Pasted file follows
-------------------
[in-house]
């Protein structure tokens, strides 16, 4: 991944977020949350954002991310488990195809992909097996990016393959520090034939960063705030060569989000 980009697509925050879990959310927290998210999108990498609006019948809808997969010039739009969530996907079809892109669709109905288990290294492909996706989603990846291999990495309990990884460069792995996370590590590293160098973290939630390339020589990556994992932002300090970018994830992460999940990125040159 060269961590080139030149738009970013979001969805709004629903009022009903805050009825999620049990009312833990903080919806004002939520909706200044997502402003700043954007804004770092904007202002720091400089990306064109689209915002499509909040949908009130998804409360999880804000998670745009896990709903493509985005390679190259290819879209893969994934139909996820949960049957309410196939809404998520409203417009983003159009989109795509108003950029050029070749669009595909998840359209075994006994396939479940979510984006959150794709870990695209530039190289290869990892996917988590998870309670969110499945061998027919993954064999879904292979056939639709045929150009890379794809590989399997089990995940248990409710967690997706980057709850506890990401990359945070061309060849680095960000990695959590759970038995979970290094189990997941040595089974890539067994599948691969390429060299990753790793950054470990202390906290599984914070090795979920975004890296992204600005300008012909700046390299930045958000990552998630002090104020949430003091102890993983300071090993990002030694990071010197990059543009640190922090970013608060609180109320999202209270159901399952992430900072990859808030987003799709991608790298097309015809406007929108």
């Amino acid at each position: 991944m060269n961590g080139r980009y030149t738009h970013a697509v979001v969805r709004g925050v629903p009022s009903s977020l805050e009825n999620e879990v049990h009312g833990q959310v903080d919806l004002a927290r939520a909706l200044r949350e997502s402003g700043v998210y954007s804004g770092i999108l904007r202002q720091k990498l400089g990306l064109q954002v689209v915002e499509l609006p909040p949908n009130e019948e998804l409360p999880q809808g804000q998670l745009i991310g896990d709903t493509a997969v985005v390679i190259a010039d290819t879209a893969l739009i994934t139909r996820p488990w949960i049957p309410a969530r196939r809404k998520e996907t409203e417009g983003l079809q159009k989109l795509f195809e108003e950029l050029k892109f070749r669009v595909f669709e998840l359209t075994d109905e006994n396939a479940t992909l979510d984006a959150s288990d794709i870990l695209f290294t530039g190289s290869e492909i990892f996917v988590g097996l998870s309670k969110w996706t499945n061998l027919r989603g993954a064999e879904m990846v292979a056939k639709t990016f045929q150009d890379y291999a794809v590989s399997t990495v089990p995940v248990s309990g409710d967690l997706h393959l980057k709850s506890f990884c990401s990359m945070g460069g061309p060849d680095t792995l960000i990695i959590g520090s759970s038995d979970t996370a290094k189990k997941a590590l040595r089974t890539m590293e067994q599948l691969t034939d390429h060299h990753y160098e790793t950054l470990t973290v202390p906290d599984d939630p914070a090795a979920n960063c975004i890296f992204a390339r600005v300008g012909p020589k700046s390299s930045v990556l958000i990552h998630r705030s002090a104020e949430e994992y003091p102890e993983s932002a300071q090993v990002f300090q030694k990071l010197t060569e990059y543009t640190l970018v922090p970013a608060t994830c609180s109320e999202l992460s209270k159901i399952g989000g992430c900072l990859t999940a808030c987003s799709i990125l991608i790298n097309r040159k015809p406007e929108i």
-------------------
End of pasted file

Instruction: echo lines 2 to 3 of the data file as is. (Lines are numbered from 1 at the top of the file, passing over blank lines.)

């Protein structure tokens, strides 16, 4: 991944977020949350954002991310488990195809992909097996990016393959520090034939960063705030060569989000 980009697509925050879990959310927290998210999108990498609006019948809808997969010039739009969530996907079809892109669709109905288990290294492909996706989603990846291999990495309990990884460069792995996370590590590293160098973290939630390339020589990556994992932002300090970018994830992460999940990125040159 060269961590080139030149738009970013979001969805709004629903009022009903805050009825999620049990009312833990903080919806004002939520909706200044997502402003700043954007804004770092904007202002720091400089990306064109689209915002499509909040949908009130998804409360999880804000998670745009896990709903493509985005390679190259290819879209893969994934139909996820949960049957309410196939809404998520409203417009983003159009989109795509108003950029050029070749669009595909998840359209075994006994396939479940979510984006959150794709870990695209530039190289290869990892996917988590998870309670969110499945061998027919993954064999879904292979056939639709045929150009890379794809590989399997089990995940248990409710967690997706980057709850506890990401990359945070061309060849680095960000990695959590759970038995979970290094189990997941040595089974890539067994599948691969390429060299990753790793950054470990202390906290599984914070090795979920975004890296992204600005300008012909700046390299930045958000990552998630002090104020949430003091102890993983300071090993990002030694990071010197990059543009640190922090970013608060609180109320999202209270159901399952992430900072990859808030987003799709991608790298097309015809406007929108």
């Amino acid at each position: 991944m060269n961590g080139r980009y030149t738009h970013a697509v979001v969805r709004g925050v629903p009022s009903s977020l805050e009825n999620e879990v049990h009312g833990q959310v903080d919806l004002a927290r939520a909706l200044r949350e997502s402003g700043v998210y954007s804004g770092i999108l904007r202002q720091k990498l400089g990306l064109q954002v689209v915002e499509l609006p909040p949908n009130e019948e998804l409360p999880q809808g804000q998670l745009i991310g896990d709903t493509a997969v985005v390679i190259a010039d290819t879209a893969l739009i994934t139909r996820p488990w949960i049957p309410a969530r196939r809404k998520e996907t409203e417009g983003l079809q159009k989109l795509f195809e108003e950029l050029k892109f070749r669009v595909f669709e998840l359209t075994d109905e006994n396939a479940t992909l979510d984006a959150s288990d794709i870990l695209f290294t530039g190289s290869e492909i990892f996917v988590g097996l998870s309670k969110w996706t499945n061998l027919r989603g993954a064999e879904m990846v292979a056939k639709t990016f045929q150009d890379y291999a794809v590989s399997t990495v089990p995940v248990s309990g409710d967690l997706h393959l980057k709850s506890f990884c990401s990359m945070g460069g061309p060849d680095t792995l960000i990695i959590g520090s759970s038995d979970t996370a290094k189990k997941a590590l040595r089974t890539m590293e067994q599948l691969t034939d390429h060299h990753y160098e790793t950054l470990t973290v202390p906290d599984d939630p914070a090795a979920n960063c975004i890296f992204a390339r600005v300008g012909p020589k700046s390299s930045v990556l958000i990552h998630r705030s002090a104020e949430e994992y003091p102890e993983s932002a300071q090993v990002f300090q030694k990071l010197t060569e990059y543009t640190l970018v922090p970013a608060t994830c609180s109320e999202l992460s209270k159901i399952g989000g992430c900072l990859t999940a808030c987003s799709i990125l991608i790298n097309r040159k015809p406007e929108i």